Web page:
In Japan, there is a national holiday in the beginning of January called “The coming of age day” or as known to the Japanese, “seijin no hi.” In fact, that was yesterday. This is usually the day before everybody goes back to work after their New Years holidays and as for me, the day before I go back to school to teach the third school term, the last and shortest school term of the school year. Anyway the point is, holiday on a Monday and therefore a 4 day work week!
Every year, Japanese people celebrate the “coming of age” of people turning 20 years old, the entry to adulthood. I guess for us Americans, 21 is the magic number and for Japanese young people, that number is a nice round 20. I guess it makes more sense that way since you’re going from the 10s to the 20s. It makes more sense than the random 21 or 19 in the States and Canada. Turning 20 in Japan means you can drink and smoke but for a country like Japan for how much they drink and smoke, I don’t think it’s any thing new they haven’t tried already! There’s one aspect about this day I really like and it’s the fact that you KNOW who the 20 years old are walking around the city. On this day, girls wear their traditional Japanese garment, the “kimono” and guys well…they just wear suits most of them so nothing really special. In some respect, I really like it because it’s a traditional and prevalent aspect of the holiday that foreigners can see and understand quite easily. Other holidays in Japan are just another day off, no different than any day on the weekends. You can tell these girls took a lot of time putting themselves together from head to toe. From the hair all the way down to the special type of shoes they’re wearing. Personally, I just think Japanese girls wearing kimono are very beautiful. I think it’s something a foreigner can’t really pull off. I saw some Caucasian girls wearing kimono because she’s probably being raised in Japan and she’s turning 20 this year but somehow I just felt the kimono doesn’t suit them. It just looks better on Japanese girls. I don’t know what you call that, inherent stereotype?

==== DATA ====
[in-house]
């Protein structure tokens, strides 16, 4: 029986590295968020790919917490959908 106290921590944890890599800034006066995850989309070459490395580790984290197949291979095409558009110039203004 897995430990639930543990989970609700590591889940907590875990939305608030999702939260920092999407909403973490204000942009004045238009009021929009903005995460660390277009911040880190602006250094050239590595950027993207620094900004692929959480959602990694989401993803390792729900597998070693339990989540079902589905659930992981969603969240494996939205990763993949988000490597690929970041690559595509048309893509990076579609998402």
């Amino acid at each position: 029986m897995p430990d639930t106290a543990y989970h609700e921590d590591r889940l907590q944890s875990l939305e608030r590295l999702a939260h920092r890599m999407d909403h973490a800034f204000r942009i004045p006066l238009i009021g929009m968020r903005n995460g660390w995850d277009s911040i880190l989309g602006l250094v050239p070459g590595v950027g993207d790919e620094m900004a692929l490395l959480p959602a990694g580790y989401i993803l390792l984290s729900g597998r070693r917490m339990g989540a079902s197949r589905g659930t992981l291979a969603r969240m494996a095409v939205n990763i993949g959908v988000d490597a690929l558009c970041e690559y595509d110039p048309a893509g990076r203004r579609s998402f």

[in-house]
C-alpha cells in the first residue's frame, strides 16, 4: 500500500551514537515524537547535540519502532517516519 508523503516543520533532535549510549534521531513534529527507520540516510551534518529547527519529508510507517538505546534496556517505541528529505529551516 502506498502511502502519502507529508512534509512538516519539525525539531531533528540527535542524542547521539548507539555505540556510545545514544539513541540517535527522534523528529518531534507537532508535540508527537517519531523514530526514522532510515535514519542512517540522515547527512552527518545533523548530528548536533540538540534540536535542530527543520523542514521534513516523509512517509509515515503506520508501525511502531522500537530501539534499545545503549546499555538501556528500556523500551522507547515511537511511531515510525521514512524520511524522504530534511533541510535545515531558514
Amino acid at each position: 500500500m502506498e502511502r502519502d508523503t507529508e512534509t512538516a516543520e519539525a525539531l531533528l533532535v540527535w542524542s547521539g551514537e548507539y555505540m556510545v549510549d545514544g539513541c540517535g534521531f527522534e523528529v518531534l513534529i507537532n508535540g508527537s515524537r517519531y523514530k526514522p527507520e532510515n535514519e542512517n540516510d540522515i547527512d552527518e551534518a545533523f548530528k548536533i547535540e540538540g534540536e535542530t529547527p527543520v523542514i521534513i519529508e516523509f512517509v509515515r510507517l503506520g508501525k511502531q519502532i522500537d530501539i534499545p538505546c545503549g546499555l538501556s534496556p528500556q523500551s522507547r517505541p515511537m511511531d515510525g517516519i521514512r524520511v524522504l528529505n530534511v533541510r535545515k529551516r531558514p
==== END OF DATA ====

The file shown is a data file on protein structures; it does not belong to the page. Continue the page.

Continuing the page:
It was a nice day to walk around Tokyo to see all these different kimonos and different colors. It made Tokyo and Japan a much brighter and colorful city that day! BTW, I don’t know those girls in the picture, I just snapped away. There were many camera actions that day anyway, I don’t think they mind if I snapped a shot of their nice kimonos.